Fertility myths - 8 common beliefs

A woman is holding a baby’s bottle of milk

There are some seriously crazy myths about women’s bodies and fertility. The female cycle is still a mystery to many people, causing them to come up with the most bizarre theories to explain it. We looked at some of the most common fertility myths so that we can tell you which are true and which you can safely ignore.

1. You can get pregnant at any stage during your cycle

Most of us have probably been warned “be careful, you can get pregnant anytime you have sex! “ Well, that’s just not true. Your fertile window is actually much shorter that you might think. Each menstrual cycle an egg develops inside a follicle until ovulation when the follicle bursts, releasing the egg. The egg then travels from the ovaries, down the fallopian tube towards the womb. From the moment of ovulation this egg is fertile and stays fertile for 12 to 24 hours. If there are sperm waiting in the vagina or uterus the egg can be fertilized very quickly – sperm are fertile for up to 72 hours after ejaculation – or it can be fertilized with “fresh“ sperm which arrive within the 24 hours that the egg is fertile and waiting.

That means you are fertile a maximum of 72 hours before and 24 hours after ovulation and can therefore only really get pregnant on three days in the cycle. The difficulty is identifying these three days. You can be sure you are no longer fertile 24 hours after ovulation.

2. Ovulation is always exactly in the middle of your cycle – on day 14

What is a normal cycle length? 26 days? 34 days? The simple answer is that both are normal, or rather there is no “normal“. Only about 13 percent of women have a cycle that lasts the 28 days we are led to believe is normal. That also means that for most women ovulation does not take place on day 14. Researchers have examined the cycle records of more than 100,000 women and compared how long each cycle phase lasts. The phase before ovulation is called the follicular phase and after ovulation is the luteal phase. It was found that the average follicular phase lasts 16.9 days and the average luteal phase lasts 12.4 days. This means that the time before ovulation is longer than the time after ovulation for most women.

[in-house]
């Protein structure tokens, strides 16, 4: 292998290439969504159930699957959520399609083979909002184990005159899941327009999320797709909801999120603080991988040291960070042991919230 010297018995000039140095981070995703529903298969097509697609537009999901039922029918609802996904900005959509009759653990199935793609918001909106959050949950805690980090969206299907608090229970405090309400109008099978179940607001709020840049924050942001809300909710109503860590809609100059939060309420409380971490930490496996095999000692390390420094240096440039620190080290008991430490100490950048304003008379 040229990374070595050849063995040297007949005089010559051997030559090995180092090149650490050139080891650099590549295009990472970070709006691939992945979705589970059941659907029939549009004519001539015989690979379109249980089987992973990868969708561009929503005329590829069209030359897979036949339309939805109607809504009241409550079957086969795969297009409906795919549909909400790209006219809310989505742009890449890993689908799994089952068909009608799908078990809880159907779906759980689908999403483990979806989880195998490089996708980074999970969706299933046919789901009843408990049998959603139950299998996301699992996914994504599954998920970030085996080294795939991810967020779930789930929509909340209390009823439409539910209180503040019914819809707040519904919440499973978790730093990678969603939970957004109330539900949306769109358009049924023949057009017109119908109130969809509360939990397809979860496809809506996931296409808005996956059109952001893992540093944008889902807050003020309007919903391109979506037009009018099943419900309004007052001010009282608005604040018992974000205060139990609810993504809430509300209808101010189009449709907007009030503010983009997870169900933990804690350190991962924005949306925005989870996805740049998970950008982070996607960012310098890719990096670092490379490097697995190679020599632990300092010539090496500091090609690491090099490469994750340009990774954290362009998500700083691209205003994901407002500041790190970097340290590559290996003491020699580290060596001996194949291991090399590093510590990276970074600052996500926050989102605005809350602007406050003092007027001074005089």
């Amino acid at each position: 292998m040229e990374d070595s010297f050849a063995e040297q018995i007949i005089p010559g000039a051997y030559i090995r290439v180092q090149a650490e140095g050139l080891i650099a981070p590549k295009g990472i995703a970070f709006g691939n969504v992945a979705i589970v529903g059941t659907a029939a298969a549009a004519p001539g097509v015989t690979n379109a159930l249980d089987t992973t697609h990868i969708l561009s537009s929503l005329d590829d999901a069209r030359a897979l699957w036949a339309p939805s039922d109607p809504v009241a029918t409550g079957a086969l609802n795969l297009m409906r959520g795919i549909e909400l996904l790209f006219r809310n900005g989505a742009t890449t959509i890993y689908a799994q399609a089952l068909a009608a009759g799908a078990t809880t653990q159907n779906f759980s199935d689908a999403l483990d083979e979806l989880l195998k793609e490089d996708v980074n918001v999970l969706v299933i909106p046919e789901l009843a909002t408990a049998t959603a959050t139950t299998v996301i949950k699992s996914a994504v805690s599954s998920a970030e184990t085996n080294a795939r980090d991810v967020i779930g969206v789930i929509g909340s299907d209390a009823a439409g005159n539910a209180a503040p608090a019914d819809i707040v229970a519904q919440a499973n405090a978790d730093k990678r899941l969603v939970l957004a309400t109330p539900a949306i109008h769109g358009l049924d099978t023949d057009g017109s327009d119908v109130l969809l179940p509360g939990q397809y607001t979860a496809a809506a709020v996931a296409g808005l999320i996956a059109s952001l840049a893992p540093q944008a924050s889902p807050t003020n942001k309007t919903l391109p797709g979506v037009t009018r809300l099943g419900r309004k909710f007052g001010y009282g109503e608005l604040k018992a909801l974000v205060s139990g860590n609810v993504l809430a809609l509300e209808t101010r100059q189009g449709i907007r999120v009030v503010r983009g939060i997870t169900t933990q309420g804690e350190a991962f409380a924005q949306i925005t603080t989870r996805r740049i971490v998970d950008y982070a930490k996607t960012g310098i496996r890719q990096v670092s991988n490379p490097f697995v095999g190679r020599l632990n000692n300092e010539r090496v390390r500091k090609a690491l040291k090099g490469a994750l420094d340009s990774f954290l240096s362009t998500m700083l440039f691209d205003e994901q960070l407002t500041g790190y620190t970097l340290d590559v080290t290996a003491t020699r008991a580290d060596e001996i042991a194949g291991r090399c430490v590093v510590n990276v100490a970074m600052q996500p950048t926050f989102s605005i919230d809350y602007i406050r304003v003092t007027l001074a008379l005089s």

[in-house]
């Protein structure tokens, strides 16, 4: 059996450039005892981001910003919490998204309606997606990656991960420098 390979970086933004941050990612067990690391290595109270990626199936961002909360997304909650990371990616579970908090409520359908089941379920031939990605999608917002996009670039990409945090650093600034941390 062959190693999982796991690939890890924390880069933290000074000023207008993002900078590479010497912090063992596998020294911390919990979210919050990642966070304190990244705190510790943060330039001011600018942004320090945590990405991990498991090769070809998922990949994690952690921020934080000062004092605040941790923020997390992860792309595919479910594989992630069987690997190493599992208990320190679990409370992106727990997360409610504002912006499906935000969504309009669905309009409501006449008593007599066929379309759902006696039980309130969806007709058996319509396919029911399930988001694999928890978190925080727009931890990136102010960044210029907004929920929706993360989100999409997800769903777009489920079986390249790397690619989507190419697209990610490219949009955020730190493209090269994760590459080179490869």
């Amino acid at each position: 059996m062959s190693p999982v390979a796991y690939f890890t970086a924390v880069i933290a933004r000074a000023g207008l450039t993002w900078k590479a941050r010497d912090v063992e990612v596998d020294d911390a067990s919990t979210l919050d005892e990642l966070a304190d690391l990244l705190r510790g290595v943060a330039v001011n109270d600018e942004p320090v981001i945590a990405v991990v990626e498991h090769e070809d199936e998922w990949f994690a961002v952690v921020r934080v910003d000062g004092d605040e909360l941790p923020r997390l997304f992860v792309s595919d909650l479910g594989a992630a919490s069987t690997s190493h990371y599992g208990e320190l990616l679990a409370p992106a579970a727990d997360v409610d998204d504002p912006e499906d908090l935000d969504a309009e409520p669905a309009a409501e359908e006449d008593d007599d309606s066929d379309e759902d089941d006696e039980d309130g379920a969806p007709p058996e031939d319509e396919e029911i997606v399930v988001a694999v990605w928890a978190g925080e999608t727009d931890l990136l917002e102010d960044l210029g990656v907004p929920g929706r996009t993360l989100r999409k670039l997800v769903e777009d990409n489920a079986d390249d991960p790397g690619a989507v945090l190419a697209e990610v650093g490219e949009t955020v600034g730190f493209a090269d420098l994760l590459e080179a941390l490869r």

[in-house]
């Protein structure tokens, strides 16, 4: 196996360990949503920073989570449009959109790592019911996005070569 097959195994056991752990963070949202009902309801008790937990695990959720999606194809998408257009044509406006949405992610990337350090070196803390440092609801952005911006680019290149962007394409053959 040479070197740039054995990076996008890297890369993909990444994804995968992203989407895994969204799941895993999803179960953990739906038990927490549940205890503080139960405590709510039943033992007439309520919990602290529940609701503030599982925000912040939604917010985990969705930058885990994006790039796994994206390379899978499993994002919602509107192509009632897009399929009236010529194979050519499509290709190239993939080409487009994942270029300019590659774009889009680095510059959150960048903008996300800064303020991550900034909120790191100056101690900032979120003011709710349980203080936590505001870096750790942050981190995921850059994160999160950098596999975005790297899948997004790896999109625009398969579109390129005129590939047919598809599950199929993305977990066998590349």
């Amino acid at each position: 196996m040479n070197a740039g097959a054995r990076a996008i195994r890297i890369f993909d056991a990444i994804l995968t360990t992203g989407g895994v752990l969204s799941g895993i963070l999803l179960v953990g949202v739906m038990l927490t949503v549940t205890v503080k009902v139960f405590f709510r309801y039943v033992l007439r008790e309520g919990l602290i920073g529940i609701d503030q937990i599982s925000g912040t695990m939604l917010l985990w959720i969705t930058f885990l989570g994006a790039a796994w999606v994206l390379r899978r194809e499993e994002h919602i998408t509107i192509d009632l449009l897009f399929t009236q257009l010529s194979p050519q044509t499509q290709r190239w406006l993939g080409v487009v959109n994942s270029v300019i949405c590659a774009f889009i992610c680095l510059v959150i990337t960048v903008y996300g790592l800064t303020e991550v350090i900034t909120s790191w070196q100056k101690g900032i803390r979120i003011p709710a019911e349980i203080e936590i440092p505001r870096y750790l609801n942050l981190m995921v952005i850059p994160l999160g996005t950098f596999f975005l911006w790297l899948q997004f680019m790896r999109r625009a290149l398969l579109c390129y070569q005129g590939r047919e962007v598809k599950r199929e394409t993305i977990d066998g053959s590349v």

The follicular phase can vary in duration, but the luteal phase is always about the same length. Tracking your cycle helps you to identify the different cycle phases and after a few months you will have a better idea of how long your individual phases are. The femSense app can be used as a fertility tracker and to keep a record of various different cycle related details you notice each month.

3. You can’t get pregnant when you are breastfeeding

If you bottle feed your baby, or combine bottle feeding with breastfeeding, your first period could start as soon as 5 to 6 weeks after you give birth. Once your period has started again you are ovulating and can get pregnant. Women who breastfeed regularly for a long time may find that their cycle takes longer to start again. This is because prolactin, a hormone secreted during breastfeeding, prevents ovulation.

What you really need to be careful of though, is that you are actually fertile before you get your first period. Your period is an indication that ovulation has already taken place. If you do not want to get pregnant again shortly after giving birth, you will have to use some form of contraception - even if you are breastfeeding!

A couple are sitting on a couch with fingers crossed, hoping for a positive pregnancy test

4. You will get pregnant immediately if you stop taking the pill

In principle, you can get pregnant as soon as you stop taking the pill. If you do not want a baby, you should plan an alternative method of contraception before you stop taking the pill. However, for many women their menstrual cycle will be irregular when they stop taking the pill, it takes time for the normal hormone balance to re-establish itself and for ovulation to occur regularly. Ironically this makes it more difficult to plan a pregnancy because you don’t know when your fertile window is. Women are usually advised to stop hormonal contraception a few months before actively trying to get pregnant, to give their body time to return to its natural cycle.